Focus - July 13, 2012

Babel No More: The Search for the World’s Most Extraordinary Language Learners

Michael Erard, Ph.D., Senior Reseacher, The Frameworks Institute

Host: David Inge

Almost everyone learns at least one language as a child. Some may learn two or three. But through history there have been accounts of “super learners.” For example, Giuseppe Mezzofanti, a 19th century Italian priest, was said to speak 72 languages. Could such a feat have been possible? Is there someone alive today who could match it? Michael Erard tells the story of his search for the world’s most extraordinary language learners, the subject of his book "Babel No More."

This is a repeat broadcast from Tuesday, January 24, 2012, 11 am

Focus - July 12, 2012

Haiti: The Aftershocks of History

Laurent Dubois, Ph..D., Marcello Lotti Professor of Romance Studies and History, Duke University

Host: David Inge

In January of 2010 Haiti was devastated by a powerful earthquake, the worst in more than 200 years. As many as 300,000 people may have died. Now, over two years later, the country is still struggling to rebuild in spite of billions of dollars in aid promised by the international community.  We'll talk about Haiti with Laurent Dubois from Duke University, author of "Haiti: the Aftershocks of History." His book looks at the ways the country’s past continues to shape its present.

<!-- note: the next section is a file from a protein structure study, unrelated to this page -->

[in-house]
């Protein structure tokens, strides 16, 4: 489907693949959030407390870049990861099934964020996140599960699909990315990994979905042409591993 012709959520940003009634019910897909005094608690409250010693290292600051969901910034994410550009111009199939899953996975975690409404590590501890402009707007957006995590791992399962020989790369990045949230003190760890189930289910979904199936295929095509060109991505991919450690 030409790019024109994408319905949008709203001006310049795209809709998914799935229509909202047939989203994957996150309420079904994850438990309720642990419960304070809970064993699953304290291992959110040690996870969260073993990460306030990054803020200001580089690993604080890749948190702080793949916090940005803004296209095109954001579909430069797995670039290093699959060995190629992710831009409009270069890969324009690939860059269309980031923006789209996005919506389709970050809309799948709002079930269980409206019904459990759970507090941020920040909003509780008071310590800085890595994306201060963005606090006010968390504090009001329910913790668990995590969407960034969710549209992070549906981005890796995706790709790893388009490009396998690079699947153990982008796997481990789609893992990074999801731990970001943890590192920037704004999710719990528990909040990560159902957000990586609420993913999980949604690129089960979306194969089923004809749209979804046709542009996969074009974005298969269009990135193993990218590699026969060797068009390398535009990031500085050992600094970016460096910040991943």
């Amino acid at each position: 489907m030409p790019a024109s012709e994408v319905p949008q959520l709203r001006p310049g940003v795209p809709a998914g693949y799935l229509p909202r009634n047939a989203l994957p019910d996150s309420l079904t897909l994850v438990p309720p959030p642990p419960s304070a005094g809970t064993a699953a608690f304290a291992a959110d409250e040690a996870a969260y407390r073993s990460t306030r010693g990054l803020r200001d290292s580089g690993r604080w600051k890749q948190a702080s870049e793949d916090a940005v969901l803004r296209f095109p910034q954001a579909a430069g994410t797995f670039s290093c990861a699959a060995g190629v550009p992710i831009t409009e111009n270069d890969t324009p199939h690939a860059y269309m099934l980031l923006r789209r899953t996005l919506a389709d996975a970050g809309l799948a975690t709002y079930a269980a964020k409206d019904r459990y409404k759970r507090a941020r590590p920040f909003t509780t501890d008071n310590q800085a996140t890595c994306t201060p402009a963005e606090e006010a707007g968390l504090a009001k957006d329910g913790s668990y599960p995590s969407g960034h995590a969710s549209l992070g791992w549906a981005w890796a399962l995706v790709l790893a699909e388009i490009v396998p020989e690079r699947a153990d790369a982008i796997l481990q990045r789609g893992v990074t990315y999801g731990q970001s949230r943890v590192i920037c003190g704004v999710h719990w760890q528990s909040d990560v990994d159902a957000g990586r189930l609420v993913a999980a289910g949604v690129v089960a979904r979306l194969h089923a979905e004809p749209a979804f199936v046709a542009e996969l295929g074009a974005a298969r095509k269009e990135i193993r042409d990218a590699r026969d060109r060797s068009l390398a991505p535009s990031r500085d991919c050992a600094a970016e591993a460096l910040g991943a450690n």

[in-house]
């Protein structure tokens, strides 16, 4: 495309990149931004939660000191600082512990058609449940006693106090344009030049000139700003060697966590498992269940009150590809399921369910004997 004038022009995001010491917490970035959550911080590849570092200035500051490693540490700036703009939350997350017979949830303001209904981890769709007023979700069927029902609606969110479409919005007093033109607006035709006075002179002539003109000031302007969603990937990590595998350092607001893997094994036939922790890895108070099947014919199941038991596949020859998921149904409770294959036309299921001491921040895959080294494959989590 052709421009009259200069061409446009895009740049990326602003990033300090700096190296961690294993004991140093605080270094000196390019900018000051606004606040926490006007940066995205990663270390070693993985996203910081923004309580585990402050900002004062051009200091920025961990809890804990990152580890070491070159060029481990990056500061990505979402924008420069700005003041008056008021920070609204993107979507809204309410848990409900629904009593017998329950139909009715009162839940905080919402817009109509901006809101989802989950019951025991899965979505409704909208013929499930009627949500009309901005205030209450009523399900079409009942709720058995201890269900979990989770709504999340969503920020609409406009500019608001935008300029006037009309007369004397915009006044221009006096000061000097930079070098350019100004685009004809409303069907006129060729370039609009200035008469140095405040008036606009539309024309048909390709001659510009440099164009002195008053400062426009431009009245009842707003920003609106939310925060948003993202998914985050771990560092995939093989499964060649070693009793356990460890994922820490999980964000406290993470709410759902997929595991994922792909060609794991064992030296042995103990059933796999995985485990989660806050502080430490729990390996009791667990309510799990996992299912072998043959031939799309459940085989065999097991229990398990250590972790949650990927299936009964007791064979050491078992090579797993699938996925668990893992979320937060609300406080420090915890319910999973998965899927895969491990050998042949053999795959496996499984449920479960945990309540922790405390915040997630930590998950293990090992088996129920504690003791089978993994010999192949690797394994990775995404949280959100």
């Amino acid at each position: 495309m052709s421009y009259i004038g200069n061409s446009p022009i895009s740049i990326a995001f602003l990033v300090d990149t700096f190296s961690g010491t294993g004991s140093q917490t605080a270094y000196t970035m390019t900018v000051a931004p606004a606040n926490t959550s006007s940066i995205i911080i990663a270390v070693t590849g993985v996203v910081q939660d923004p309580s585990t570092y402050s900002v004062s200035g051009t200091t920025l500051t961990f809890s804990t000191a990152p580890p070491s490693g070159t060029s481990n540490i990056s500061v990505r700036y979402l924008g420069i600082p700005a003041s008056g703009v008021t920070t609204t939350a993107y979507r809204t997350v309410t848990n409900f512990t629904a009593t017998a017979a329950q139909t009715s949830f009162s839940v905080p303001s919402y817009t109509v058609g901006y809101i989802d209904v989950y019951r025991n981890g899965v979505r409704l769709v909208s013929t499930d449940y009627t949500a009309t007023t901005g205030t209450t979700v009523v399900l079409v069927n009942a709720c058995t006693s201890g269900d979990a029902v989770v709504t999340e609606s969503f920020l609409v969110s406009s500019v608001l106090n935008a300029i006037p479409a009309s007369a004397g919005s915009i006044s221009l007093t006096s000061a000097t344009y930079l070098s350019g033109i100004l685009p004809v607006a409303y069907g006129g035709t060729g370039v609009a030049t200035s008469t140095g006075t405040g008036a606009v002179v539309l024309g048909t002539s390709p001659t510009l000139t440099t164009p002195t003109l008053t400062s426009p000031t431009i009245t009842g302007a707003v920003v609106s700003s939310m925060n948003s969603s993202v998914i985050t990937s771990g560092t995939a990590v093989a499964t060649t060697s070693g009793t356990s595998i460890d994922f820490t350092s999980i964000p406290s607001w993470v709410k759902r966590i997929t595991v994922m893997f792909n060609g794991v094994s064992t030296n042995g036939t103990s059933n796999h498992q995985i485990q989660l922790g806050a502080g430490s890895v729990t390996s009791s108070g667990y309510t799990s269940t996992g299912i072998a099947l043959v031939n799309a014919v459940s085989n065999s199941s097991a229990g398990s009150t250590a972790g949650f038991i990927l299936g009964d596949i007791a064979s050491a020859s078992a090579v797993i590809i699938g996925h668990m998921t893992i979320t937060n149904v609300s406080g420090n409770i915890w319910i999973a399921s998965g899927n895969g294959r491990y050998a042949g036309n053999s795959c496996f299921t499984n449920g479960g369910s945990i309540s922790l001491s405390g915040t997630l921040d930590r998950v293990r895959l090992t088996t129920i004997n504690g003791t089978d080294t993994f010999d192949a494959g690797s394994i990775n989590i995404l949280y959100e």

This is a repeat broadcast from Friday, January 27, 2012, 11 am

Focus - July 12, 2012

One for the Road: Drunk Driving Since 1900

Barron H. Lerner, M.D., the Angelica Berrie-Gold Foundation Associate Professor of Medicine and Public Health, Mailman School of Public Health, Columbia University College of Physicians & Surgeons

Host: David Inge

This is a repeat broadcast from Tuesday, January 10, 2012, 10 am

Focus - July 11, 2012

America Beyond Capitalism: Reclaiming Our Wealth, Our Liberty, & Our Democracy

Gar Alperovitz, Ph.D., the Lionel R. Bauman Professor of Political Economy, University of Maryland

Host: David Inge